Thread: Primes

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    Hello all. I am trying to make a program to generate all the primes up to 10^9 however i am not able to make an array of integers of that size. I understand how the sieve works but how can I go about generating all the primes up to said number?
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    One way would be to have an array of bits, rather than an array of bytes (or worse, integers).

    So you only use one bit to indicate whether a number is prime or not.

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    Certainly one efficient way of doing it by Salems method. But however an alternative way is to use linked list?

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    Originally Posted by thomas12
    i am not able to make an array of integers of that size.
    You don't need an array of integers for a sieve - just an array of booleans. That should cut down your memory consumption by a factor of 4, down to 1GB, which should fit into your memory fine.

    Using bits instead of bytes, as salem suggested, will cut it down by another factor of 8, down to 125MB. If you're using C++, you get this for free by using a vector<bool>.

    Also note that you should allocate large arrays on the heap, not the stack. The amount of memory that can be allocated on the stack is much more limited than on the heap. On my system it's 8MB, so a sieve for one billion numbers won't fit on the stack even if you use bits.

    Originally Posted by ssharish2005
    But however an alternative way is to use linked list?
    Using a linked list instead of an array will consume more memory, not less. Also sieve algorithms rely on random access being O(1). If you use a linked list for a sieve, that completely destroys its runtime - you might just as well use a naive non-sieve algorithm then.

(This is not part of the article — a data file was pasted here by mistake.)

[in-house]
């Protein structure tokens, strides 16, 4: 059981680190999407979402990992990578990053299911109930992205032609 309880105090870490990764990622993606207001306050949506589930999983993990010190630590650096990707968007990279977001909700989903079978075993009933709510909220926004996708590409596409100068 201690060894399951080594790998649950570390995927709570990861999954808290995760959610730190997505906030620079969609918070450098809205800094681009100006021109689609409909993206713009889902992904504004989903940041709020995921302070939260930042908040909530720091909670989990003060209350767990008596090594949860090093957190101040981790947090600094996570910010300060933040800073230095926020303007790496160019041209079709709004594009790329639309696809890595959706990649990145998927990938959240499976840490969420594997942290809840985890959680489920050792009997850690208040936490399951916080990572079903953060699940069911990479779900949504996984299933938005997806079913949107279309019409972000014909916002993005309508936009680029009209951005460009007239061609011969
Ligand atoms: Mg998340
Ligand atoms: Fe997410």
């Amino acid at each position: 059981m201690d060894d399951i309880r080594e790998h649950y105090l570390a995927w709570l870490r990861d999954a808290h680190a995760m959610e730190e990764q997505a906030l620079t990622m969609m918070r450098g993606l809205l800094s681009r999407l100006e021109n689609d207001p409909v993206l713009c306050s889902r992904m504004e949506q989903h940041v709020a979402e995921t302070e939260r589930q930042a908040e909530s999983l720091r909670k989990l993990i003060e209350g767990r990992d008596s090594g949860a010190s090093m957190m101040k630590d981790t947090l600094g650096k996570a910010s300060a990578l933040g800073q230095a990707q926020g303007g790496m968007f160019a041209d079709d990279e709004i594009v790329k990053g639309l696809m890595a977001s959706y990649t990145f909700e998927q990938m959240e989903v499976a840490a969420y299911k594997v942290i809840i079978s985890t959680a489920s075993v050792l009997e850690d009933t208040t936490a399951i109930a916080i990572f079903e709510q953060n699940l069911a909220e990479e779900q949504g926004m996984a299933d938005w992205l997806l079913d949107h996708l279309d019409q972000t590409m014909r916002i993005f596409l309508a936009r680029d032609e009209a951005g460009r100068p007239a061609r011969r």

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       p: inv 1e9
       p: 50847534
    You should end up with 50,847,533 prime numbers.

    You could use Miller-Rabin test instead of sieve.

    To quickly compute a large sieve you could compute in separate blocks. Maybe I'll implement this to better understand timing based on working within my level 2 cache.

    In other words, instead of sieving all billion numbers at once do them in blocks of a kilobyte or something. Probably needless to say, the blocking is separable from bit representation versus unsigned int. Bits give you a factor of 32 more numbers you can sieve.
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    There's a significant speed cost to implementing the sieve of Eratosthenes using a linked list, though. The usual implementation makes pretty heavy use of random access.

    A very common optimization both for time and memory is not to represent integers that are divisible by a small prime. For example, for a positive integer N not to be divisible by 2 or 3, N % 6 must be 1 or 5. That automatically eliminates 2/3 of the composite numbers that a naive implementation would consider. If you're careful, you don't need to waste array space on those obviously composite numbers:

    array[0] -> 1
    array[1] -> 5
    array[2] -> 7
    array[3] -> 11

    You can eliminate more than two small primes, but you'll find diminishing returns quickly. I found that eliminating up to 7 small primes worked pretty well.

    Combined with the bit-array optimization, this should put this problem well within reach. To get all the primes up to 10^9, if you eliminate multiples of 2 and 3 and use a single bit for each candidate prime, you're looking at an array of about 10 million 32-bit integers.

    There are algorithms that are a lot more efficient memory-wise, but they tend to sacrifice something in speed. A pretty good compromise is in this paper:

    It uses a lazy functional programming model, but the algorithm is pretty easy to understand. I implemented a C++ version of it a while ago, and it came out to about 200 lines of code including the basic heap operations which I decided to implement myself.

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